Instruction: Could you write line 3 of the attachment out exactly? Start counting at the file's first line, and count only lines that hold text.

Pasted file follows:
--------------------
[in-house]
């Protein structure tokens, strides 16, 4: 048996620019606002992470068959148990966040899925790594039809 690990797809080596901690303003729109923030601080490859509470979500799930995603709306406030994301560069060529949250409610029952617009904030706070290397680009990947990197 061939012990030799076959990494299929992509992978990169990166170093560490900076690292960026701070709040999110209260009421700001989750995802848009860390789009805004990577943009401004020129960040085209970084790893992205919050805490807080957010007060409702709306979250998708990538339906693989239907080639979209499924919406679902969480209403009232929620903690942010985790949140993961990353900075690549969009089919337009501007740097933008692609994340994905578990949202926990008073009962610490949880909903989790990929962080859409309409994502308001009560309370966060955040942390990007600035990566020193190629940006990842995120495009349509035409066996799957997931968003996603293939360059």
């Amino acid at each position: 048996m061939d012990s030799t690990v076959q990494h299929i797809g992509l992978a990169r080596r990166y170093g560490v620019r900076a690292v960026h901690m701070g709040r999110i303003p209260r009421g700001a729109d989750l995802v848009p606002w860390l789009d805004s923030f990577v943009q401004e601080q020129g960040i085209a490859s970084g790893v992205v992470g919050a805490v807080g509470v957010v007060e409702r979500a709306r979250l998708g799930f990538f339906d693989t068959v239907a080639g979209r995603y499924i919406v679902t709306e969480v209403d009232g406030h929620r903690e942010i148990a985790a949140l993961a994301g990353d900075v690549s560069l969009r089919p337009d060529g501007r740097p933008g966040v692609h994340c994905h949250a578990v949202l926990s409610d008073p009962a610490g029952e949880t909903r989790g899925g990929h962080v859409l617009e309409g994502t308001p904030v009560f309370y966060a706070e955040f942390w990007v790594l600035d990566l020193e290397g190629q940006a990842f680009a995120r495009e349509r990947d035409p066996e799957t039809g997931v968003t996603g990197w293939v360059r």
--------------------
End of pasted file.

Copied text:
């Amino acid at each position: 048996m061939d012990s030799t690990v076959q990494h299929i797809g992509l992978a990169r080596r990166y170093g560490v620019r900076a690292v960026h901690m701070g709040r999110i303003p209260r009421g700001a729109d989750l995802v848009p606002w860390l789009d805004s923030f990577v943009q401004e601080q020129g960040i085209a490859s970084g790893v992205v992470g919050a805490v807080g509470v957010v007060e409702r979500a709306r979250l998708g799930f990538f339906d693989t068959v239907a080639g979209r995603y499924i919406v679902t709306e969480v209403d009232g406030h929620r903690e942010i148990a985790a949140l993961a994301g990353d900075v690549s560069l969009r089919p337009d060529g501007r740097p933008g966040v692609h994340c994905h949250a578990v949202l926990s409610d008073p009962a610490g029952e949880t909903r989790g899925g990929h962080v859409l617009e309409g994502t308001p904030v009560f309370y966060a706070e955040f942390w990007v790594l600035d990566l020193e290397g190629q940006a990842f680009a995120r495009e349509r990947d035409p066996e799957t039809g997931v968003t996603g990197w293939v360059r």